The Blob

Wednesday, February 14, 2007

Be afraid. Be very afraid

Bruce Schneier, a noted computer security expert, wrote Why Vista is bad for you, a chillingly insightful article that is a must-read for anyone who uses a PC. Schneier points out that much of the slowness of Vista is because the new operating system was rewritten to make heavy Digital Rights Management (DRM) a core function. He points out that Microsoft may try to spin this as being at the behest of the mullahs running the record and movie industries, but it's crap. The real reason, Schneier asserts, is to allow Microsoft to exercise complete control of all digital content, including music, movies and even content that you create.

Microsoft chief Steve Ballmer was once quoted as saying, "DRM is the future." I take him seriously, as to me, it shows that Microsoft intends to extend its monopoly even further than we might imagine. Regardless of the broadsides Microsoft has taken from anti-trust lawsuits, the company has never wavered. It's not enough to control operating systems. Ballmer has set his sights on owning the Internet and digital media by setting proprietary "standards" that only work with Microsoft-based operating or DRM systems.

This is why I don't use a Windows-based PC at home. I don't have that option in the office, and I am a lot less productive as a result.

Schneier suggests that we avoid Vista like the plague, in part to avoid the control it will exert over us. He posits that voting to not buy Vista, along with legal pressure, might be the only way to assert our interests on Microsoft. But it's easier said than done, because we'll have to and want to upgrade at some point. And with all the money that Microsoft has, they can hold their collective breath longer than we can.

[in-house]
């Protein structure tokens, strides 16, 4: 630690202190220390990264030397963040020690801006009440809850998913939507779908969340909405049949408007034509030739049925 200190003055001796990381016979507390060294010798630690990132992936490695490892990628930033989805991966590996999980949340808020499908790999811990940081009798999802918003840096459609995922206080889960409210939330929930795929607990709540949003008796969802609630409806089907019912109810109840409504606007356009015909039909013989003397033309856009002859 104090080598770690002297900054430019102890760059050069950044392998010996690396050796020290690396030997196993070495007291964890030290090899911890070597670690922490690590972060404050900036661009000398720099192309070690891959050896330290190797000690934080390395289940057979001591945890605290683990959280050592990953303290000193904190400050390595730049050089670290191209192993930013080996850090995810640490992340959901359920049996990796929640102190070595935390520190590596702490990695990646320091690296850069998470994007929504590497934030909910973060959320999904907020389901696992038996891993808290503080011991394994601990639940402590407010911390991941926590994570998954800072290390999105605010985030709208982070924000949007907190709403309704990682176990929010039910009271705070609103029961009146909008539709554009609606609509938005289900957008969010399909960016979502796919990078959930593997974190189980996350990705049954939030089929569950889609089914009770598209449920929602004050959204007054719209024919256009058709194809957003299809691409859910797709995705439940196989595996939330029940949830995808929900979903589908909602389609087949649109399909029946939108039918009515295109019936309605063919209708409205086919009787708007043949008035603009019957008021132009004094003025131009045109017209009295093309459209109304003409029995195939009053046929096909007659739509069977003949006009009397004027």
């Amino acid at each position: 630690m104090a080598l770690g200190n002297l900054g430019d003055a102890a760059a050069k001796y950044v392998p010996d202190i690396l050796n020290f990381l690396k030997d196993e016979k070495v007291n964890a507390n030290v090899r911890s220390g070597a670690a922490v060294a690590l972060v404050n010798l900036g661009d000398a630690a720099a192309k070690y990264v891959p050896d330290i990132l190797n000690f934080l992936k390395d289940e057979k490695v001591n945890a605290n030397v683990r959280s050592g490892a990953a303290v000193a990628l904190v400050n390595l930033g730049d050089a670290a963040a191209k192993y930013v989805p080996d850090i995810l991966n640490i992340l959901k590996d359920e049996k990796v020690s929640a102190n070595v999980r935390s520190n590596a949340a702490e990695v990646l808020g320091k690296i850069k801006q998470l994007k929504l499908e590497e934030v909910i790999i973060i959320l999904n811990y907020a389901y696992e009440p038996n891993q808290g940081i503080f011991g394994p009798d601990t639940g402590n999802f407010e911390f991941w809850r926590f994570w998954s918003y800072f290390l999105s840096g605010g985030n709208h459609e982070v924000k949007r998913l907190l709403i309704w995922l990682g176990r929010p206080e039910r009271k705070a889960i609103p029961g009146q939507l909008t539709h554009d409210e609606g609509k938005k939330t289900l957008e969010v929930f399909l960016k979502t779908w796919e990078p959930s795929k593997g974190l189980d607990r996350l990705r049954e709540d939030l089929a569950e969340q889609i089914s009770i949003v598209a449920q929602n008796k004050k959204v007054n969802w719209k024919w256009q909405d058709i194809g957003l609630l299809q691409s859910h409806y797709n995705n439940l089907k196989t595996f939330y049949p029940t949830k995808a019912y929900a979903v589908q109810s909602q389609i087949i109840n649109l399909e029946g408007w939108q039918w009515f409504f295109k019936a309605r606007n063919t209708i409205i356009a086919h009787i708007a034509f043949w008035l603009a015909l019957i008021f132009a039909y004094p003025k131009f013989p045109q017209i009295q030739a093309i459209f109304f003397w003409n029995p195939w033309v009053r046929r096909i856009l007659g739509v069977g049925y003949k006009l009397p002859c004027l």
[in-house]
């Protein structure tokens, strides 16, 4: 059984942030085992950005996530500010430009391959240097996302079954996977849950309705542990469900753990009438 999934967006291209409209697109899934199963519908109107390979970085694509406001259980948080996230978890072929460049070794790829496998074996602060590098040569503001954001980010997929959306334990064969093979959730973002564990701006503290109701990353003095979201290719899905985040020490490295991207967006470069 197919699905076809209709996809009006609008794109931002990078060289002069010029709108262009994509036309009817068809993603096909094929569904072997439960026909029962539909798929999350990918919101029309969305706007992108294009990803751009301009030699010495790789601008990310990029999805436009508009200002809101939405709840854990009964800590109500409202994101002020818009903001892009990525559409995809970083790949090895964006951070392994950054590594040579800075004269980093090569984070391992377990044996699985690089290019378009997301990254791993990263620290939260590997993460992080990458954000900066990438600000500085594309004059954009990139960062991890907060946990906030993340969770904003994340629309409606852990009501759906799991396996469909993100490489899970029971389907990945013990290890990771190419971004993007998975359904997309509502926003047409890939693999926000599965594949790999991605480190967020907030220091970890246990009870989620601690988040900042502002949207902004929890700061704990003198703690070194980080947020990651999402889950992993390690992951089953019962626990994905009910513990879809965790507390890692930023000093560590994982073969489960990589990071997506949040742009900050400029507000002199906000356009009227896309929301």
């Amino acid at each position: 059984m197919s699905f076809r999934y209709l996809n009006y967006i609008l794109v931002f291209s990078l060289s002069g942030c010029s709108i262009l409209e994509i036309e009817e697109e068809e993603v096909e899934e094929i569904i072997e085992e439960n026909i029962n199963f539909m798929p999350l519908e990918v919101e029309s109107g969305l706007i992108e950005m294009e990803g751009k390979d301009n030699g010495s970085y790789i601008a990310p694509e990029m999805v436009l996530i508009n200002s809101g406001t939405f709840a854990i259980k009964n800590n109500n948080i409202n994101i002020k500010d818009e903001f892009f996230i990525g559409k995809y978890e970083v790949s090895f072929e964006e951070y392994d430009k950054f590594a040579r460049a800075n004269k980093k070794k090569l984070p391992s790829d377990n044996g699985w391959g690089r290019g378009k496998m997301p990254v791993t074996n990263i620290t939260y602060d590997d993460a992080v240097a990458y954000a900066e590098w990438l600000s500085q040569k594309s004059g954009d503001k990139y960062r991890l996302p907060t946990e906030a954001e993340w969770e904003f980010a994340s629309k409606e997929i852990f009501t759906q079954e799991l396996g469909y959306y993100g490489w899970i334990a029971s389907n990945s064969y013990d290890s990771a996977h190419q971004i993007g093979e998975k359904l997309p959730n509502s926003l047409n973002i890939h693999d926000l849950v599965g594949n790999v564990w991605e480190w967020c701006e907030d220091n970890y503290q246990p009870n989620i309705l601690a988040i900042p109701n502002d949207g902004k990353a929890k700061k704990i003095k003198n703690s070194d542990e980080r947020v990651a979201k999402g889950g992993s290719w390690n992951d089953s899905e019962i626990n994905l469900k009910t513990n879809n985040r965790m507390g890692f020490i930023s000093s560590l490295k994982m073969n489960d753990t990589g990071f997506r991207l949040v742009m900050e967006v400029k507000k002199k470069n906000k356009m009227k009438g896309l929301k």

There is one other option: get a Mac. (Insert snide sarcasm about my being a Steve Jobs fanboy here.) Say what you will, if you have not tried the Mac and OS-X, you will be in for a pleasant surprise. I'm not saying Steve Jobs is a complete angel. But compared to Steve Ballmer, he is. When it comes to holding someone like Ballmer accountable, nothing beats competition. God knows, federal anti-trust lawsuits aren't something to depend on, given the past record of the government. Besides, rarely has the blunt instrument of judicial review or legislation ever worked the way you thought. Such is the law of unintended consequences.

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